Recordings of gaze data - within a few seconds - can reveal whether a word causes a reader problems.
This insight could be used to alleviate reading problems with software that offer translations of difficult words or suggest easier texts as soon as readers experience problems. The technology may thus have a significant impact on the educational system, particularly because gaze data can now be recorded with ordinary mobile phones and tablets.
‘Eyetracking software could be used to prove that a person has read a document that is obligated to read, and this will be of legal interest.’
When we read a text, our eyes fixate repeatedly on words or sentences that we find difficult. This becomes clear when a computer is fitted with eyetracking technology which records eye movements.
Linguists have for a long time used the technology to study what happens in our minds when we read in order to develop general models of e.g. text difficulty. However, these types of studies require a lot of data and resources because researchers must test representative groups of words on as many readers as possible in order to say how certain types of words affect readers in general.
Dr.Sigrid Klerke has adopted a different approach: rather than attempting to construct a general model that comprises many people and many types of texts, she has developed a model that is tailored to the individual reader; the model is based on the reader's eye movements the moment he or she reads a random text:
"Based on a few seconds of recorded gaze data from the eyetracking system, my model can assess whether the word you are looking at right now is a word that you find difficult. This information could, for example, be used to automatically suggest an explanatory note or a translation. The model has thus learned to note when you fixate on text in a characteristic pattern which we could not have described in advance," explains PhD Sigrid Klerke who has just defended her PhD thesis 'Glimpsed - improving natural language processing with gaze data' on how gaze data can be used to improve technology such as machine translation and automatic text simplification.
Compared to other types of language technology, Sigrid Klerke's system has the advantage that it does not require textual annotation.
"Within my field, language technology, we spend surprisingly many resources on hiring language experts to annotate texts as an important part of developing these technologies - e.g. by adding information about which part of speech a word belongs to or about which words can be omitted. But the reader's gaze may be seen as a kind of annotation in real time, containing information that we just are beginning to understand how to use. Also, it is much faster getting someone to simply read a text than hiring experts to annotate the same text. What we do with our eyes when reading is by no means chance," says Sigrid Klerke.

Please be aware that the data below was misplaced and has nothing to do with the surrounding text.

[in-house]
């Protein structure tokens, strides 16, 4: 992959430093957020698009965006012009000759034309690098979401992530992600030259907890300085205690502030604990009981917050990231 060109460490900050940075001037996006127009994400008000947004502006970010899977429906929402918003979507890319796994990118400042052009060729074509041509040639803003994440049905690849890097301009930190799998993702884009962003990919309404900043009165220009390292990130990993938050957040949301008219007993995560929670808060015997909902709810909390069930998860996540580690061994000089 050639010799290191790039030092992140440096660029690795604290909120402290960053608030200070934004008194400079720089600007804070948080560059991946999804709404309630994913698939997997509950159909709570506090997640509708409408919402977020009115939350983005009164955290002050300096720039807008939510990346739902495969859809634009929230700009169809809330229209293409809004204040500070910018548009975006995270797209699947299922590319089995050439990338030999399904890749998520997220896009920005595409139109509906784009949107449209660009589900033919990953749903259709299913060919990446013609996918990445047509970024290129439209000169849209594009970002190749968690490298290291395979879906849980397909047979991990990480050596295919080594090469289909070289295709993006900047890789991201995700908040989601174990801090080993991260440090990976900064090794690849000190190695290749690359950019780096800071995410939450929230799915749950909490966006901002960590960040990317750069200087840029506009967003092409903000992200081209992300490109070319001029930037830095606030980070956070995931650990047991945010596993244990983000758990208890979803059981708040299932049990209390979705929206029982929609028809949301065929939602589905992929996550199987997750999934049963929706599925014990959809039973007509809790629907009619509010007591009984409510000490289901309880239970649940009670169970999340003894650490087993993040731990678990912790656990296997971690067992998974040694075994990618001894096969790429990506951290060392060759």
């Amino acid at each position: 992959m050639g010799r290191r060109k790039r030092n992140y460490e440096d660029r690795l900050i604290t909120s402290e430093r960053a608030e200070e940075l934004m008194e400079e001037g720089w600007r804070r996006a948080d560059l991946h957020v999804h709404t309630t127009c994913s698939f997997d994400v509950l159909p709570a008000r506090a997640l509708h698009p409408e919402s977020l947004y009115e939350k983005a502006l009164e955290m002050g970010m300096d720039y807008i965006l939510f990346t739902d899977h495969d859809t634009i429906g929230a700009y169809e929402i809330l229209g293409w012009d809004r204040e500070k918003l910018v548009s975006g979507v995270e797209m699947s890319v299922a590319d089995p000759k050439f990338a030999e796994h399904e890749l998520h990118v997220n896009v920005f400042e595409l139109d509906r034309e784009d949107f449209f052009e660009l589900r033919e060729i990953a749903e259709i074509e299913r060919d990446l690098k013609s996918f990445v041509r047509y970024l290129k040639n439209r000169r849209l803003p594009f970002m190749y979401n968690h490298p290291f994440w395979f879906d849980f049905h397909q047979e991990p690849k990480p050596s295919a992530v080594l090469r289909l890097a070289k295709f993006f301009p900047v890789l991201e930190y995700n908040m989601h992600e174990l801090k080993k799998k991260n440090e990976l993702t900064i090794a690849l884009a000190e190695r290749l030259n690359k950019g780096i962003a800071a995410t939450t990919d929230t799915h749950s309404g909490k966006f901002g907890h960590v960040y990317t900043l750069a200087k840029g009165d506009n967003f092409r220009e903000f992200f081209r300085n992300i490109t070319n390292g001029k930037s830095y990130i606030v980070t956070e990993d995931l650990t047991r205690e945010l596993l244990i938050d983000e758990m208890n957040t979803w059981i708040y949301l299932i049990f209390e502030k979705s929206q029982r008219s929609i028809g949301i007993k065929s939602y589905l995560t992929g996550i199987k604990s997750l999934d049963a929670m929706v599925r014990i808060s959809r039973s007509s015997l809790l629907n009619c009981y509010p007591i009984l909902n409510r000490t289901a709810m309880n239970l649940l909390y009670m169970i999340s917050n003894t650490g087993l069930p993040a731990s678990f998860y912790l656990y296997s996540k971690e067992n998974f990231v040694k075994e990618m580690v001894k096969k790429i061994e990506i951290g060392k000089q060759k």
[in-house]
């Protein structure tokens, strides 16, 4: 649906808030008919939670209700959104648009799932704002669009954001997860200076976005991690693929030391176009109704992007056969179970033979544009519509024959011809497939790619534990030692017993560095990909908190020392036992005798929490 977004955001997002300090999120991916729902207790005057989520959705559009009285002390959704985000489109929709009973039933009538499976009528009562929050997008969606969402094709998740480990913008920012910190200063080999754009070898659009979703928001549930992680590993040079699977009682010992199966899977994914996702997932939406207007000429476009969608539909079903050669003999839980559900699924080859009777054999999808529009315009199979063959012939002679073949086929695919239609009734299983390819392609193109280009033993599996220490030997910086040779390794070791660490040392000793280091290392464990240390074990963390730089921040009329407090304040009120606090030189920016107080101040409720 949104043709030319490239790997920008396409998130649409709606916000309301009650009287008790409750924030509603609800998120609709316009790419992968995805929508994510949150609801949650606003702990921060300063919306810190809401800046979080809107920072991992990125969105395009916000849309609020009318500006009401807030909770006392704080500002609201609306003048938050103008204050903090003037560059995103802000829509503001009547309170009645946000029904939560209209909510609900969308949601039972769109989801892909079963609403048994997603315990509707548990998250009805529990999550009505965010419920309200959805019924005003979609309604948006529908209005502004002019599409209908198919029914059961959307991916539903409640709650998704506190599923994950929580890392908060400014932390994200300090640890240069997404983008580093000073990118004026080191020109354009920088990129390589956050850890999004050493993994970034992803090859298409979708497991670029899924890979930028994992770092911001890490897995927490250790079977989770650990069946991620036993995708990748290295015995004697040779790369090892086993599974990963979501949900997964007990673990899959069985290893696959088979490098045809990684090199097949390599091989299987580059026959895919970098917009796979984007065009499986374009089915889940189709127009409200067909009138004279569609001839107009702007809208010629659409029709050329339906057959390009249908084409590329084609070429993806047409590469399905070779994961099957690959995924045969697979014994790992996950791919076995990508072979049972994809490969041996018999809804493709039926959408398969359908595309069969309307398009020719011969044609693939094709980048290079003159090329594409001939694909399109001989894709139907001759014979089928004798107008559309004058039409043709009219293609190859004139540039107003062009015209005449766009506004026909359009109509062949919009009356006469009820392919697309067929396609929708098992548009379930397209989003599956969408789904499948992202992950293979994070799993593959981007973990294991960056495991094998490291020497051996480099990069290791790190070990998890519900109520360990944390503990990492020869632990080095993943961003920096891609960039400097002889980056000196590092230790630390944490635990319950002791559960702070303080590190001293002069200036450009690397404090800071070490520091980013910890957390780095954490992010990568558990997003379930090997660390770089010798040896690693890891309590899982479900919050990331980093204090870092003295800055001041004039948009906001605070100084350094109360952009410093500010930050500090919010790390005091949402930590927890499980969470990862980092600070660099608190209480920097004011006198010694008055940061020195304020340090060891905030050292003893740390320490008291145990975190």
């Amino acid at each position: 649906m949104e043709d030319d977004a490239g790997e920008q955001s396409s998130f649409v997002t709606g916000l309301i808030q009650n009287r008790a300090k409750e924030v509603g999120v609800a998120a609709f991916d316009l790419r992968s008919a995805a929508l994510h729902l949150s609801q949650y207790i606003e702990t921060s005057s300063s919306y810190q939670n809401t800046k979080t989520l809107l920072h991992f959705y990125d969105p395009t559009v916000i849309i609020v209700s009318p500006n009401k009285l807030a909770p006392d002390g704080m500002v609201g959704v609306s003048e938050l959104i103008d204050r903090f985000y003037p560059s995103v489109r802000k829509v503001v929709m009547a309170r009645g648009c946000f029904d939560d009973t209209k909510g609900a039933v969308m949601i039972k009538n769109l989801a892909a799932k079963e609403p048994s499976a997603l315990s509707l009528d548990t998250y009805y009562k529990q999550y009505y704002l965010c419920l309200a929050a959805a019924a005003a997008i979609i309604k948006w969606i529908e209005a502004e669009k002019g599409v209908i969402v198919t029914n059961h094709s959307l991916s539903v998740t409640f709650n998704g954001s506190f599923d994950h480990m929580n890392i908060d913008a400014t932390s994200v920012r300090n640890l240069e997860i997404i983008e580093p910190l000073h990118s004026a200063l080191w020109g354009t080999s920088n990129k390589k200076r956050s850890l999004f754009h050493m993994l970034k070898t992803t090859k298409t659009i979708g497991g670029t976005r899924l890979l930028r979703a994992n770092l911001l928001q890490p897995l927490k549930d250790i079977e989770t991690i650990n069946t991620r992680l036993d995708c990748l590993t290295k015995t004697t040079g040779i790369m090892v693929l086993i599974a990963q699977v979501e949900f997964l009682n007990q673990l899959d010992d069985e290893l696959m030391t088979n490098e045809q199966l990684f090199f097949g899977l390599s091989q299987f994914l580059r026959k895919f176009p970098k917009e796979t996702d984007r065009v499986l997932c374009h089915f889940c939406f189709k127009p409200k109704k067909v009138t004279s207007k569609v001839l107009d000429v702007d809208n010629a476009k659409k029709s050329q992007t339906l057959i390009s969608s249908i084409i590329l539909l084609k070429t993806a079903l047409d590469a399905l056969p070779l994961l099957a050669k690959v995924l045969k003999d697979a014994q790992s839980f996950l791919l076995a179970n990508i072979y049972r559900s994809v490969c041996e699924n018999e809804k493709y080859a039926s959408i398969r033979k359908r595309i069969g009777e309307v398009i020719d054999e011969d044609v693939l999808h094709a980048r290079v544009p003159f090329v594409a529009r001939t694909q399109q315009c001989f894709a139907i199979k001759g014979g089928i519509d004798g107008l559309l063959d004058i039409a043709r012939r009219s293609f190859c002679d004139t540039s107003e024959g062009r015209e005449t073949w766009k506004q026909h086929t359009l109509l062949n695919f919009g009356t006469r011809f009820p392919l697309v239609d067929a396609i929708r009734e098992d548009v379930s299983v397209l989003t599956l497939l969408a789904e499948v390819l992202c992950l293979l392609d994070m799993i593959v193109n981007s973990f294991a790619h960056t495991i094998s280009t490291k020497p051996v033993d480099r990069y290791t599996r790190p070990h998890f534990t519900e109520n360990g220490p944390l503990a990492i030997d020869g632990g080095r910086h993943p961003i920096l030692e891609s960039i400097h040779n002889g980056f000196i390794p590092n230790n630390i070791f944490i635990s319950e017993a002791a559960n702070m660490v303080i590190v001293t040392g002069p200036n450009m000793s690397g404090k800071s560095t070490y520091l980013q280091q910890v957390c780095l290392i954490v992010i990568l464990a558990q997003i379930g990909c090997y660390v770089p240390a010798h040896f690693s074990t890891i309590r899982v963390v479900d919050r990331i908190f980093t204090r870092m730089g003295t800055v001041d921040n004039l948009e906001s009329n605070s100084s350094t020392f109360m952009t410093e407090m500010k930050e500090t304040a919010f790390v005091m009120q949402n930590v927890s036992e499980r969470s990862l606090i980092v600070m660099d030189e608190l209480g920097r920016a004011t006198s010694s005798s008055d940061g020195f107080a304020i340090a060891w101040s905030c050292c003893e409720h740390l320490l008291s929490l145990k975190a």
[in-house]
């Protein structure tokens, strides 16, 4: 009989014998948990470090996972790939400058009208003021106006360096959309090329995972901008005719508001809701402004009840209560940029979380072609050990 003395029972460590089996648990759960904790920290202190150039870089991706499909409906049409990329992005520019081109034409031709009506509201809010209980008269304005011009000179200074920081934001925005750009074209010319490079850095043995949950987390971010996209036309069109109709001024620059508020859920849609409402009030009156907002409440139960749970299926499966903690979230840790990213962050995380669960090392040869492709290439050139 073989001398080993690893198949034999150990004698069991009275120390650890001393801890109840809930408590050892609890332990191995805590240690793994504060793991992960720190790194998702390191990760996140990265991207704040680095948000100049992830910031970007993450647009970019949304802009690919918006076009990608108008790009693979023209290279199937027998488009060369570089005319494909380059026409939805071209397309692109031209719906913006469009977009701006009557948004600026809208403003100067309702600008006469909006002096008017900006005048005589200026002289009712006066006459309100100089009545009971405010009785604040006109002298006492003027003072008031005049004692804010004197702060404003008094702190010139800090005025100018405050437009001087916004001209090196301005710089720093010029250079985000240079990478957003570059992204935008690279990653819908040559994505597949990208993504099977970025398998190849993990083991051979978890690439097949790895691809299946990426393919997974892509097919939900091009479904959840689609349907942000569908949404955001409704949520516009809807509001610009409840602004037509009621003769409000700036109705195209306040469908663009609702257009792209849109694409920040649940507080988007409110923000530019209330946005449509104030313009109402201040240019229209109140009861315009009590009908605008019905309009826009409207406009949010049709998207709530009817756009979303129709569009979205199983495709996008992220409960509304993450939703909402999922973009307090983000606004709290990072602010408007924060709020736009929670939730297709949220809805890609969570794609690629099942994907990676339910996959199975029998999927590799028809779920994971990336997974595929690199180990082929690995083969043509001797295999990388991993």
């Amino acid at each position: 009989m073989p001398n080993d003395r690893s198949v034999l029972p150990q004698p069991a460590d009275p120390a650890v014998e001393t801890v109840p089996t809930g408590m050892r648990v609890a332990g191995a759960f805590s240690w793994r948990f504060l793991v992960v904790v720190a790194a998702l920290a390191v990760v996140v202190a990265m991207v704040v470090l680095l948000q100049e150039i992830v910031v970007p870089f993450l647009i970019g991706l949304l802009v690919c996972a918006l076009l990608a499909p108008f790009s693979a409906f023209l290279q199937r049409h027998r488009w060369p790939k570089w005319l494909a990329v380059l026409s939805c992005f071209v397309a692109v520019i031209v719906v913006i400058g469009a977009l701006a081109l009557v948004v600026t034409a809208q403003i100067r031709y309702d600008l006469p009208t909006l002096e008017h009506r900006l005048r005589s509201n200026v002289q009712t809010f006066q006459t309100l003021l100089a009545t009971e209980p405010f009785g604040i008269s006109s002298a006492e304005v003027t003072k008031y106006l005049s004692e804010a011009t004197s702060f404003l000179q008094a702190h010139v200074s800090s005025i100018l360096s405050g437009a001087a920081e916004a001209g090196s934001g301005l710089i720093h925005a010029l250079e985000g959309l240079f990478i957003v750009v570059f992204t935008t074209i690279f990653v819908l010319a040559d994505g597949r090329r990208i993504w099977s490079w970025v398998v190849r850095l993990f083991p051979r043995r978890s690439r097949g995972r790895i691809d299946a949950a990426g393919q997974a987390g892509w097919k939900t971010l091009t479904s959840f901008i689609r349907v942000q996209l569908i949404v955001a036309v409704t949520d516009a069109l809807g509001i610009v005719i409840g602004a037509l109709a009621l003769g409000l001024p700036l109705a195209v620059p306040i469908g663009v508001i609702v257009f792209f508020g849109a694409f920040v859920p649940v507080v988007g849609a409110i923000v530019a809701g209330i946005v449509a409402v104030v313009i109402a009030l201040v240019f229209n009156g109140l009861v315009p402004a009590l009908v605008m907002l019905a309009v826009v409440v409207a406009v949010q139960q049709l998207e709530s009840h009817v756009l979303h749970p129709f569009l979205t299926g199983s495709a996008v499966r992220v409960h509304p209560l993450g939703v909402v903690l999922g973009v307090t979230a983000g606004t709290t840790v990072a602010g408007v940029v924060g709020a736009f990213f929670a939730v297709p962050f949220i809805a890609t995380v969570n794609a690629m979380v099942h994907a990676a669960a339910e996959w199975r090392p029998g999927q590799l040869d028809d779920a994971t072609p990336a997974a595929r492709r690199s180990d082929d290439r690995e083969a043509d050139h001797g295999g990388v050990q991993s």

"No matter which text the system encounters, it will be able to assess how difficult the reader finds the text. It does not even have to consider which words the text contains, but can rely solely on the feedback from the reader's gaze. This means that we do not have to pay experts to annotate the texts or depend on general models of textual difficulty. Instead we utilize all the data that are generated while people are reading to make reading easier. As far as I know, this has never been done before."
An eyetracking-based reading support system as the one Sigrid Klerke has made possible will be in high demand among a number of commercial players. And within the education system, there will be a number of obvious applications.
"Inasmuch as eyetracking now can be built into mobile phones and tablets, it will be fairly easy to also install software that can assist learners when they are reading -for instance by adjusting the text's difficulty or suggesting texts which contain a certain type of words that the learner finds difficult and therefore needs to practice," suggests Sigrid Klerke.
"When Google and other major companies can begin to access user gaze data via mobile phones and tablets, they can use the feedback to improve their systems; if, for instance, a sufficient number of Danes fixate in the same pattern on the same word in a text Google Translate has translated from English into Danish, this information may automatically be fed into their translation systems as an indication that the translation might be faulty. Google has so many users that this will generate astonishing amounts of useful data."